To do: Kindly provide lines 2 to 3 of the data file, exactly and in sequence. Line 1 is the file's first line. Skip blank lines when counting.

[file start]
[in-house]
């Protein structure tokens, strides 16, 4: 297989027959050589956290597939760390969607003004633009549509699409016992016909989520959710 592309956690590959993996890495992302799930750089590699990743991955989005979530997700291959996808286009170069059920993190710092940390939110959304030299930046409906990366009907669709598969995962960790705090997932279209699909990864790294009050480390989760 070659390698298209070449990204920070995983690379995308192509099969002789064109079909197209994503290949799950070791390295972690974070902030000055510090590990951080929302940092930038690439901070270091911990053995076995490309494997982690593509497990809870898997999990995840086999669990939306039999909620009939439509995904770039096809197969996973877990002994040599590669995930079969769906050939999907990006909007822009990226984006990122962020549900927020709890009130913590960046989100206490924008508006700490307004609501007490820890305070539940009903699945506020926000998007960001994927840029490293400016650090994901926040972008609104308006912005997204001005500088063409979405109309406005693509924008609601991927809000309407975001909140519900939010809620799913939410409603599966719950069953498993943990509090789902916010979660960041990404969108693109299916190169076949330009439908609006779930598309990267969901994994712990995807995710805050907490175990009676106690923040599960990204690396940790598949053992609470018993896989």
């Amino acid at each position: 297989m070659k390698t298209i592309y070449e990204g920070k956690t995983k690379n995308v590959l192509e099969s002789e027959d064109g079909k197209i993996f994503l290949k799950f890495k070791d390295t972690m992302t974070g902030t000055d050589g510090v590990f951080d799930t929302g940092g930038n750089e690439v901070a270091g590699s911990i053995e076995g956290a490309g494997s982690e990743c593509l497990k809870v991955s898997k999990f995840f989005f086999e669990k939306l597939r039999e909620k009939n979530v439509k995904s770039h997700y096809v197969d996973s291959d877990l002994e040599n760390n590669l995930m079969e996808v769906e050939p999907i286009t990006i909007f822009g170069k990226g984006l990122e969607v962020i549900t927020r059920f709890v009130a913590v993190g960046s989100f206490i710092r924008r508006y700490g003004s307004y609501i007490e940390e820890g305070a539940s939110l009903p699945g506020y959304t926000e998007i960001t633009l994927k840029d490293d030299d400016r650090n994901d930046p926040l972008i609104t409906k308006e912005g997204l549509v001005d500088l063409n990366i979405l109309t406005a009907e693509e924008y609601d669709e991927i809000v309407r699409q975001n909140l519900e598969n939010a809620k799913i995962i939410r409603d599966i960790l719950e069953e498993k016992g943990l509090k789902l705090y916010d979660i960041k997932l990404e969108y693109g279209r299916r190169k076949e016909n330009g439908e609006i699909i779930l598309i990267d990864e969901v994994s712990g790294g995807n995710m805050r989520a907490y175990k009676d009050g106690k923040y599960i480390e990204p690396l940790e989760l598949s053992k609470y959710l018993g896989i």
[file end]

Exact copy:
């Protein structure tokens, strides 16, 4: 297989027959050589956290597939760390969607003004633009549509699409016992016909989520959710 592309956690590959993996890495992302799930750089590699990743991955989005979530997700291959996808286009170069059920993190710092940390939110959304030299930046409906990366009907669709598969995962960790705090997932279209699909990864790294009050480390989760 070659390698298209070449990204920070995983690379995308192509099969002789064109079909197209994503290949799950070791390295972690974070902030000055510090590990951080929302940092930038690439901070270091911990053995076995490309494997982690593509497990809870898997999990995840086999669990939306039999909620009939439509995904770039096809197969996973877990002994040599590669995930079969769906050939999907990006909007822009990226984006990122962020549900927020709890009130913590960046989100206490924008508006700490307004609501007490820890305070539940009903699945506020926000998007960001994927840029490293400016650090994901926040972008609104308006912005997204001005500088063409979405109309406005693509924008609601991927809000309407975001909140519900939010809620799913939410409603599966719950069953498993943990509090789902916010979660960041990404969108693109299916190169076949330009439908609006779930598309990267969901994994712990995807995710805050907490175990009676106690923040599960990204690396940790598949053992609470018993896989």
């Amino acid at each position: 297989m070659k390698t298209i592309y070449e990204g920070k956690t995983k690379n995308v590959l192509e099969s002789e027959d064109g079909k197209i993996f994503l290949k799950f890495k070791d390295t972690m992302t974070g902030t000055d050589g510090v590990f951080d799930t929302g940092g930038n750089e690439v901070a270091g590699s911990i053995e076995g956290a490309g494997s982690e990743c593509l497990k809870v991955s898997k999990f995840f989005f086999e669990k939306l597939r039999e909620k009939n979530v439509k995904s770039h997700y096809v197969d996973s291959d877990l002994e040599n760390n590669l995930m079969e996808v769906e050939p999907i286009t990006i909007f822009g170069k990226g984006l990122e969607v962020i549900t927020r059920f709890v009130a913590v993190g960046s989100f206490i710092r924008r508006y700490g003004s307004y609501i007490e940390e820890g305070a539940s939110l009903p699945g506020y959304t926000e998007i960001t633009l994927k840029d490293d030299d400016r650090n994901d930046p926040l972008i609104t409906k308006e912005g997204l549509v001005d500088l063409n990366i979405l109309t406005a009907e693509e924008y609601d669709e991927i809000v309407r699409q975001n909140l519900e598969n939010a809620k799913i995962i939410r409603d599966i960790l719950e069953e498993k016992g943990l509090k789902l705090y916010d979660i960041k997932l990404e969108y693109g279209r299916r190169k076949e016909n330009g439908e609006i699909i779930l598309i990267d990864e969901v994994s712990g790294g995807n995710m805050r989520a907490y175990k009676d009050g106690k923040y599960i480390e990204p690396l940790e989760l598949s053992k609470y959710l018993g896989i």